It’s been well over a century since explorers mapped out the land now known as Minnesota. What hasn’t been sketched yet is a complete picture of what lies beneath our land.
“The view we have right now of the first 10,000 years of human history in Minnesota is like looking through a keyhole and trying to see the whole room,” said Pat Emerson, Head of Archaeology for the Minnesota Historical Society. “We’re just seeing a little bit of it.”
With $500,000 in Arts and Cultural Heritage funds, that is beginning to change. The ACHF is funding surveys of sites around the state that are historically, archaeologically and culturally significant.
“It’s allowing us to open the door a little bit,” Emerson said.
It’s opening the door on areas like Swift County and the upper Minnesota River Valley.
“We know so little about ancient times in that part of the state,” said Dr. Michael Michlovic, an archaeology professor at Minnesota State University Moorhead (MSUM).
Michlovic and his team were awarded almost $69,000 to conduct an archaeological survey of Swift County. Before the survey began, Michlovic said it was hard to talk about ancient times in that area. Only about a dozen archaeological sites in the county had ever been identified.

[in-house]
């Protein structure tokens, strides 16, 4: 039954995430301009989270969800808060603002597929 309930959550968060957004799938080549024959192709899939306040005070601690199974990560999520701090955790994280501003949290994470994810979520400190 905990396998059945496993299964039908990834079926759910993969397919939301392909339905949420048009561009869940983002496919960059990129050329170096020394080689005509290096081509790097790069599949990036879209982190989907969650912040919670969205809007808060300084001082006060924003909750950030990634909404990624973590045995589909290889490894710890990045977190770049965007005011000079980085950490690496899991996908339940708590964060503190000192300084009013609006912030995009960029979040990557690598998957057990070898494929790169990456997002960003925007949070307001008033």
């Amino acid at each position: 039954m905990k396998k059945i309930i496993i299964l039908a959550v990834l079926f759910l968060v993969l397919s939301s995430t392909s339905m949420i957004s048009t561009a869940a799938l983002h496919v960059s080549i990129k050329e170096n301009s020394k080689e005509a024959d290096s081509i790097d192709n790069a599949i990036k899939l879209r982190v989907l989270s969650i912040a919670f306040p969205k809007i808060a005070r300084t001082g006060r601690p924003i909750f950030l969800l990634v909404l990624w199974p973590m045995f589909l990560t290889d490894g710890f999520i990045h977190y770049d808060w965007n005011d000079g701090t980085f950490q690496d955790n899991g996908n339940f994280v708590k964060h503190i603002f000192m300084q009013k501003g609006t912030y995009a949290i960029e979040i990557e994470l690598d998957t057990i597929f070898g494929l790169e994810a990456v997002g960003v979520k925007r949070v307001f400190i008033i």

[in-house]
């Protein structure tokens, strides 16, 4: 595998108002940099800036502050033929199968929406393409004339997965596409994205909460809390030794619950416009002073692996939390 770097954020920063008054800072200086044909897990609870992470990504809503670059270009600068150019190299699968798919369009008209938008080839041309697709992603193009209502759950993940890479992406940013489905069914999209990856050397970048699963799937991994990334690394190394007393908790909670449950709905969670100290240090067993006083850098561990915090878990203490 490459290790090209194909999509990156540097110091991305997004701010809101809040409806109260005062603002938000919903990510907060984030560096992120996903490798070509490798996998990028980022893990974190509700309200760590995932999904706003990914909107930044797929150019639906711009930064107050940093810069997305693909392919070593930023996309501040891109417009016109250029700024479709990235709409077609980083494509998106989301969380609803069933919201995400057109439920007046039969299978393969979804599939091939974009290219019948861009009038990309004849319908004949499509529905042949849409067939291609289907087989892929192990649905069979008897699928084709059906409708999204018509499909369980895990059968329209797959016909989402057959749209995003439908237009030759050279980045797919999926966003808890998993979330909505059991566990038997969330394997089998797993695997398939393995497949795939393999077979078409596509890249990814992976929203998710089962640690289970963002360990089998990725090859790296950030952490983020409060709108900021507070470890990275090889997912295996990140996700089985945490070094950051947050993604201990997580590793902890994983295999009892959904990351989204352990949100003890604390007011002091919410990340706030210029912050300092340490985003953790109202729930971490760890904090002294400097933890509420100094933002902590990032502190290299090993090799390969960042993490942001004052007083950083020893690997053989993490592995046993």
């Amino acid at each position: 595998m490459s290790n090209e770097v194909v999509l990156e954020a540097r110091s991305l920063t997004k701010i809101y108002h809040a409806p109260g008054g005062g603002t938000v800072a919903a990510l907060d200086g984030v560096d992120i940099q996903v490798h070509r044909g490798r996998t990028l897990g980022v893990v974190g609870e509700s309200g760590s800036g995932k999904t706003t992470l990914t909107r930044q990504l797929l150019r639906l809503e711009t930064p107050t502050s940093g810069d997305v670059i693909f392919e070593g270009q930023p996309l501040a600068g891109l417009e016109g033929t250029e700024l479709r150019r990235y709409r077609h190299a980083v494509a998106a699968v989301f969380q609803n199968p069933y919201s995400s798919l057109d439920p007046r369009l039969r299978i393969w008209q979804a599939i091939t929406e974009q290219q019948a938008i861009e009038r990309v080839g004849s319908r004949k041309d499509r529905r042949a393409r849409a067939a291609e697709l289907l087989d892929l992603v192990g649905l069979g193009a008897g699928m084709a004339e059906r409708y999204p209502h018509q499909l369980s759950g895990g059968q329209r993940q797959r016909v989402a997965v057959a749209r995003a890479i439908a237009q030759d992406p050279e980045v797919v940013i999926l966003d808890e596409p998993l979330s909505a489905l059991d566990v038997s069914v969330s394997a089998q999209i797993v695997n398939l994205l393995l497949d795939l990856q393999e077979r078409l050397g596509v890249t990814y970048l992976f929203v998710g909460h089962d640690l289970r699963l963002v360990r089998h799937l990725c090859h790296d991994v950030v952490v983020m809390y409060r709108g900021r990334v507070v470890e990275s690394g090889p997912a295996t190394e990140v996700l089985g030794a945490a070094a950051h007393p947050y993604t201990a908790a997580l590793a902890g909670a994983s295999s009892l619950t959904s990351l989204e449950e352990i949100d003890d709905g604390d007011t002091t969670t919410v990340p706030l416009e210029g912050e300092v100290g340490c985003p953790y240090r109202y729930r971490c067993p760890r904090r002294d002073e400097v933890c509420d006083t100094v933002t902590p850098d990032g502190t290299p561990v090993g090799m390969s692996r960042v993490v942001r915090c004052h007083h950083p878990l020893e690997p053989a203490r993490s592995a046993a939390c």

Over the spring and summer of 2010, Michlovic and his team discovered over 40 more.
The team got permission from local farmers to comb plowed fields for artifacts. They focused on land near lakes and rivers. They found ancient shards of pottery and also spear points and arrowheads dating back 3,000 to 5,000 years.
“This is about the only way we can reach back to the past and learn something,” Michlovic said.
Michlovic’s team included 10 undergraduate students from MSUM; students who gained practical skills and valuable work experience while working on the survey.
“The students had a great time and they learned so much,” Michlovic said.
The survey team now believes that the people who lived on or near those Swift County farms thousands of years ago may have been an isolated group. The team did not turn up evidence of much outside influence or materials that would have come from other places.
That knowledge has opened the door a little wider for Minnesotans who want to know who was here before us. The survey’s findings will be presented in an exhibit at the Swift County Historical Museum in Benson.
But there is much more to learn. And today’s explorers are eager to continue.
“The longer we leave the archaeological record unrecorded, the more likely it will be destroyed,” Michlovic said. “Archaeological sites don’t last forever. Learn it or lose it.”
This site is updated regularly with descriptions and data related to Legacy projects funded through the Minnesota Historical Society by the Legacy Amendment's Arts and Cultural Heritage Fund (ACHF).
Further information about the use and impact of all Legacy Funds can be found on the Minnesota Legislative Coordinating Commission's Minnesota's Legacy site.